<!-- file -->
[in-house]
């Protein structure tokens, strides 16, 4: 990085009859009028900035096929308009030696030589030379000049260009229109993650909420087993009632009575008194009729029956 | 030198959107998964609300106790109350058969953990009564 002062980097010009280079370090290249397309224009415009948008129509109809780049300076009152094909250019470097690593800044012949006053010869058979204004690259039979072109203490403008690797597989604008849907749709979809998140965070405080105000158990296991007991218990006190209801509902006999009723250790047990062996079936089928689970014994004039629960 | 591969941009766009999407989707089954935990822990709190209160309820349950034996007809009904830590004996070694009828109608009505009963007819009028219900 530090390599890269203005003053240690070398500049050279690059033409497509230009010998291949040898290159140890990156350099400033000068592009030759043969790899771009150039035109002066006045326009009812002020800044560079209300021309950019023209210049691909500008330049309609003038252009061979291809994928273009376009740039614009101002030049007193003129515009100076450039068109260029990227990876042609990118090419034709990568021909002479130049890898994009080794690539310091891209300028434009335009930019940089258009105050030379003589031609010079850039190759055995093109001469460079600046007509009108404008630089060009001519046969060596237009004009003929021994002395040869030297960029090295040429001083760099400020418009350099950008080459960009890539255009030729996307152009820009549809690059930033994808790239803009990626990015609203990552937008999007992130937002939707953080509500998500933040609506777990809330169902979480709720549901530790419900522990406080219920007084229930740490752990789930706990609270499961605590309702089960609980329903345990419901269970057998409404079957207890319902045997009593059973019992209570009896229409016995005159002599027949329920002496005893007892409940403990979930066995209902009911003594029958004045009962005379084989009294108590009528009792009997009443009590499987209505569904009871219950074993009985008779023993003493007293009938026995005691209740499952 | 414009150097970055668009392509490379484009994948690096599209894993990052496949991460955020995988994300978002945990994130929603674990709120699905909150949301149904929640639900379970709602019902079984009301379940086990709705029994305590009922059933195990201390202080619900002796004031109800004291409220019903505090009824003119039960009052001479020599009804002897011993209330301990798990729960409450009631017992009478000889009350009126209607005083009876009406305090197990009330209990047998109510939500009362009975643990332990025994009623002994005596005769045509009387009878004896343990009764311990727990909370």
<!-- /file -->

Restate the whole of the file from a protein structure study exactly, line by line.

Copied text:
[in-house]
């Protein structure tokens, strides 16, 4: 990085009859009028900035096929308009030696030589030379000049260009229109993650909420087993009632009575008194009729029956 | 030198959107998964609300106790109350058969953990009564 002062980097010009280079370090290249397309224009415009948008129509109809780049300076009152094909250019470097690593800044012949006053010869058979204004690259039979072109203490403008690797597989604008849907749709979809998140965070405080105000158990296991007991218990006190209801509902006999009723250790047990062996079936089928689970014994004039629960 | 591969941009766009999407989707089954935990822990709190209160309820349950034996007809009904830590004996070694009828109608009505009963007819009028219900 530090390599890269203005003053240690070398500049050279690059033409497509230009010998291949040898290159140890990156350099400033000068592009030759043969790899771009150039035109002066006045326009009812002020800044560079209300021309950019023209210049691909500008330049309609003038252009061979291809994928273009376009740039614009101002030049007193003129515009100076450039068109260029990227990876042609990118090419034709990568021909002479130049890898994009080794690539310091891209300028434009335009930019940089258009105050030379003589031609010079850039190759055995093109001469460079600046007509009108404008630089060009001519046969060596237009004009003929021994002395040869030297960029090295040429001083760099400020418009350099950008080459960009890539255009030729996307152009820009549809690059930033994808790239803009990626990015609203990552937008999007992130937002939707953080509500998500933040609506777990809330169902979480709720549901530790419900522990406080219920007084229930740490752990789930706990609270499961605590309702089960609980329903345990419901269970057998409404079957207890319902045997009593059973019992209570009896229409016995005159002599027949329920002496005893007892409940403990979930066995209902009911003594029958004045009962005379084989009294108590009528009792009997009443009590499987209505569904009871219950074993009985008779023993003493007293009938026995005691209740499952 | 414009150097970055668009392509490379484009994948690096599209894993990052496949991460955020995988994300978002945990994130929603674990709120699905909150949301149904929640639900379970709602019902079984009301379940086990709705029994305590009922059933195990201390202080619900002796004031109800004291409220019903505090009824003119039960009052001479020599009804002897011993209330301990798990729960409450009631017992009478000889009350009126209607005083009876009406305090197990009330209990047998109510939500009362009975643990332990025994009623002994005596005769045509009387009878004896343990009764311990727990909370």